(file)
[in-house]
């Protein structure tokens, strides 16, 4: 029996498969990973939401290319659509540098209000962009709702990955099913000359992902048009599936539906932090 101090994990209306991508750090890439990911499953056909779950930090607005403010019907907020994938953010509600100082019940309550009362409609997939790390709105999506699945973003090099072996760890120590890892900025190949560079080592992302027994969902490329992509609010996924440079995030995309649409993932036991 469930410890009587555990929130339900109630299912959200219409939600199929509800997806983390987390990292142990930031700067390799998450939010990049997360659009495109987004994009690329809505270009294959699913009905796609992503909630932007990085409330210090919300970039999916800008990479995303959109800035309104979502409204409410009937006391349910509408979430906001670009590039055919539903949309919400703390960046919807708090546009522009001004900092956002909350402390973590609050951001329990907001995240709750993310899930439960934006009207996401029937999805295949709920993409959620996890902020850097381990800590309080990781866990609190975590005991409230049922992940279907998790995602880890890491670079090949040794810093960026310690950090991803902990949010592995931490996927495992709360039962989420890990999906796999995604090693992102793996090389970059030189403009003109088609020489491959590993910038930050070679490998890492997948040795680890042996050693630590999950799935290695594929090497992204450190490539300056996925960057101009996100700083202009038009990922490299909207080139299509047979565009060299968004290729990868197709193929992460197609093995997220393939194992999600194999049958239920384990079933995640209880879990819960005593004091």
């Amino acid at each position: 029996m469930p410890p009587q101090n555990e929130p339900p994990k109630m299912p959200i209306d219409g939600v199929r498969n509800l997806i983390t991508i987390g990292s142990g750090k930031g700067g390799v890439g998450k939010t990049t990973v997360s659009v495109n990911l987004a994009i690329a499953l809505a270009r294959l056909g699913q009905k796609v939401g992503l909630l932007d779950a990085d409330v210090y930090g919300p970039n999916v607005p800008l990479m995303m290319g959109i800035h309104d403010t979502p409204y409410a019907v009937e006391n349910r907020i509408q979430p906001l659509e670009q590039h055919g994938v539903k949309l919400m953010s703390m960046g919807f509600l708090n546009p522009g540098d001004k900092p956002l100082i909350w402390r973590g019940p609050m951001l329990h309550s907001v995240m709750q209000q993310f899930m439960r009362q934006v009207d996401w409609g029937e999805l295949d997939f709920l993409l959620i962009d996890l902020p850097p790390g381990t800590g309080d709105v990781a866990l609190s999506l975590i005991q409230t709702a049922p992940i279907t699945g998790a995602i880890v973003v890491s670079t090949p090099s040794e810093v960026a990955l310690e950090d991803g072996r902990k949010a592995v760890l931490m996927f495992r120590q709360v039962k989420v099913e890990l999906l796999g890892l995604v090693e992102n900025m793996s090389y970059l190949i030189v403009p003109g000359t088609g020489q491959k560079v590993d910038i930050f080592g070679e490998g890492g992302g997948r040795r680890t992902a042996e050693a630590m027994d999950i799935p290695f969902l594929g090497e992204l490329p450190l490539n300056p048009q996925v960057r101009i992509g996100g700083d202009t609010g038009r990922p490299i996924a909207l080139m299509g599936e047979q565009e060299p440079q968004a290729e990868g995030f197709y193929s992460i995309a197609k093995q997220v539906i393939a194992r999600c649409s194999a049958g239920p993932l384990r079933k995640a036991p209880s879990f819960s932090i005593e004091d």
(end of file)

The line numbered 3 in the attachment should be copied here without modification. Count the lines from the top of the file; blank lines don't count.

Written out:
């Amino acid at each position: 029996m469930p410890p009587q101090n555990e929130p339900p994990k109630m299912p959200i209306d219409g939600v199929r498969n509800l997806i983390t991508i987390g990292s142990g750090k930031g700067g390799v890439g998450k939010t990049t990973v997360s659009v495109n990911l987004a994009i690329a499953l809505a270009r294959l056909g699913q009905k796609v939401g992503l909630l932007d779950a990085d409330v210090y930090g919300p970039n999916v607005p800008l990479m995303m290319g959109i800035h309104d403010t979502p409204y409410a019907v009937e006391n349910r907020i509408q979430p906001l659509e670009q590039h055919g994938v539903k949309l919400m953010s703390m960046g919807f509600l708090n546009p522009g540098d001004k900092p956002l100082i909350w402390r973590g019940p609050m951001l329990h309550s907001v995240m709750q209000q993310f899930m439960r009362q934006v009207d996401w409609g029937e999805l295949d997939f709920l993409l959620i962009d996890l902020p850097p790390g381990t800590g309080d709105v990781a866990l609190s999506l975590i005991q409230t709702a049922p992940i279907t699945g998790a995602i880890v973003v890491s670079t090949p090099s040794e810093v960026a990955l310690e950090d991803g072996r902990k949010a592995v760890l931490m996927f495992r120590q709360v039962k989420v099913e890990l999906l796999g890892l995604v090693e992102n900025m793996s090389y970059l190949i030189v403009p003109g000359t088609g020489q491959k560079v590993d910038i930050f080592g070679e490998g890492g992302g997948r040795r680890t992902a042996e050693a630590m027994d999950i799935p290695f969902l594929g090497e992204l490329p450190l490539n300056p048009q996925v960057r101009i992509g996100g700083d202009t609010g038009r990922p490299i996924a909207l080139m299509g599936e047979q565009e060299p440079q968004a290729e990868g995030f197709y193929s992460i995309a197609k093995q997220v539906i393939a194992r999600c649409s194999a049958g239920p993932l384990r079933k995640a036991p209880s879990f819960s932090i005593e004091d």